Thus, yes, Andrew Carnegie and his financiers made a lot of money.  But their gains coexisted with improvements in working conditions and compensation in the mills, in the quality and quantity of steel available for final consumption, and in the energy intensity of the business.  (And the improvements go on.)

In part, Pittsburgh (and the western slope of the Alleghenies generally) emerged as the center of the steel trade because of existing ironmaking technologies and nearby coal deposits, although ultimately the competitive advantage would go to a plant with a deep water port, such as near Chicago or Cleveland.  But that's a story for a different line of research.

(Cross-posted to Cold Spring Shops.)
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Books 18 & 19

Murder 101 (Peter Decker/Rina Lazarus, #22)Murder 101 by Faye Kellerman

My rating: 4 of 5 stars

I won this from Goodreads which in no way influenced my review. I’ve read this series in spurts and fits and definitely out of order over the years and I’m always leery when a detective has ‘retired’ but the author keeps telling his/her story. This one, however, didn’t need any worrying over. It was very good. Peter Decker and his wife Rina have moved to New York to be closer to their kids (of which there are several from previous marriages and adoptions etc). He has retired from the LAPD and is now working in a small upstate police force. Peter has been saddled with a newbie, Tyler McAdams who is a Harvard grad that is supposed to be going to Harvard law but joined the force to tick off his very wealthy, very unpleasant father. Tyler is an obnoxious elitist at best.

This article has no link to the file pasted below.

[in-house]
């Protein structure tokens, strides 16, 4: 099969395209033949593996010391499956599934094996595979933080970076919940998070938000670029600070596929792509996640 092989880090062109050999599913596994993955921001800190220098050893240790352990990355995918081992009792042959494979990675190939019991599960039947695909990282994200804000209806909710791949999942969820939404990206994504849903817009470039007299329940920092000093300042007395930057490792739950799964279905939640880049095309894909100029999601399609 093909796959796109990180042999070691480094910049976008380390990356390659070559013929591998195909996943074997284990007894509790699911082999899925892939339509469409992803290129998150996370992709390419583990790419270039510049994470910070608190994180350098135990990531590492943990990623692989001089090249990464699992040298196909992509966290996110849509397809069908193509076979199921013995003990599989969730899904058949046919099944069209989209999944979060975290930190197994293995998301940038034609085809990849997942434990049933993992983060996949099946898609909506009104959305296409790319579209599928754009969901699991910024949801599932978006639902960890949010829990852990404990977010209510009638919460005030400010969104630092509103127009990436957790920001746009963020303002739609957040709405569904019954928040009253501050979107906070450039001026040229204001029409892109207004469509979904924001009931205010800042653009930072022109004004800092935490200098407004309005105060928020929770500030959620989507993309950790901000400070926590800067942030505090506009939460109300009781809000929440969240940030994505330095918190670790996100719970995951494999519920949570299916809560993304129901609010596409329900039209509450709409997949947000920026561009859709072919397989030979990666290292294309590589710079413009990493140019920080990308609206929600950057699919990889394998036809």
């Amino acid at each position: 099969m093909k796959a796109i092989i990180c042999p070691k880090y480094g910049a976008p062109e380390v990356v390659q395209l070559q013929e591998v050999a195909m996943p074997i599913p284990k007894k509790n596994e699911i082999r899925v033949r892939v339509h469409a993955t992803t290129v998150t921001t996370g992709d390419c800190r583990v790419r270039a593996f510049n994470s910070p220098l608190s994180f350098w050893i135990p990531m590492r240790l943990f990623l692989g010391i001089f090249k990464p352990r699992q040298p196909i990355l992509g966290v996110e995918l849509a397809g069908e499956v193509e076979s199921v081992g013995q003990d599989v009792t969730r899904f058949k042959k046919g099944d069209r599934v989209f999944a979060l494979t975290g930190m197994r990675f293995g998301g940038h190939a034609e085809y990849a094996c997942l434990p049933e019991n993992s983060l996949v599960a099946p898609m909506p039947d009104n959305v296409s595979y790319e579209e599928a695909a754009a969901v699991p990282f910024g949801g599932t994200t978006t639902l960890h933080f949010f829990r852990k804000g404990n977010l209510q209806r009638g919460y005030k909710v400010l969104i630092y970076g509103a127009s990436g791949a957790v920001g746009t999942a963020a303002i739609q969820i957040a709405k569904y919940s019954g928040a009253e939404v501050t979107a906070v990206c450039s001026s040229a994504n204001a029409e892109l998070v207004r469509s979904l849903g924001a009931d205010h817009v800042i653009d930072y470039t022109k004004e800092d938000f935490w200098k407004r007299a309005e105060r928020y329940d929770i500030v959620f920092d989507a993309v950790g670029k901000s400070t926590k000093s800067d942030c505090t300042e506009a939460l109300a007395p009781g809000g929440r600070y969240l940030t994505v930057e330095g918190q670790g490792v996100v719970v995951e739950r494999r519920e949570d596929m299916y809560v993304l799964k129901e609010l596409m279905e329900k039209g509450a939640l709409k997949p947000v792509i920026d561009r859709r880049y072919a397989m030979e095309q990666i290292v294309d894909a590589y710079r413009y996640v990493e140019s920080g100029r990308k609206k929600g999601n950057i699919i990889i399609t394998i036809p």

They get what seems like their normal small town crimes, stained glass windows, actual Tiffany glass, being stolen from a wealthy mausoleum. As they start investigating it, with the help of a family member (a son in law who owns a jewelry/antique store in the city and is very versed in Tiffany), they realize that the panes weren’t just stolen but also faked and replaced which leads them to the nearby five sister colleges one of which is an art school.

Soon, one art student is dead along with her partner and Decker isn’t sure that a couple panes of glass are worth killing over. As he pulls on the threads of the case, and slowly gets Tyler to act more like a human being, he learns that there might be a link to Soviet Russia and stolen art. Tyler begins to shape up as a detective just about the time things go sideways and he and Decker (along with Rina) are in serious trouble.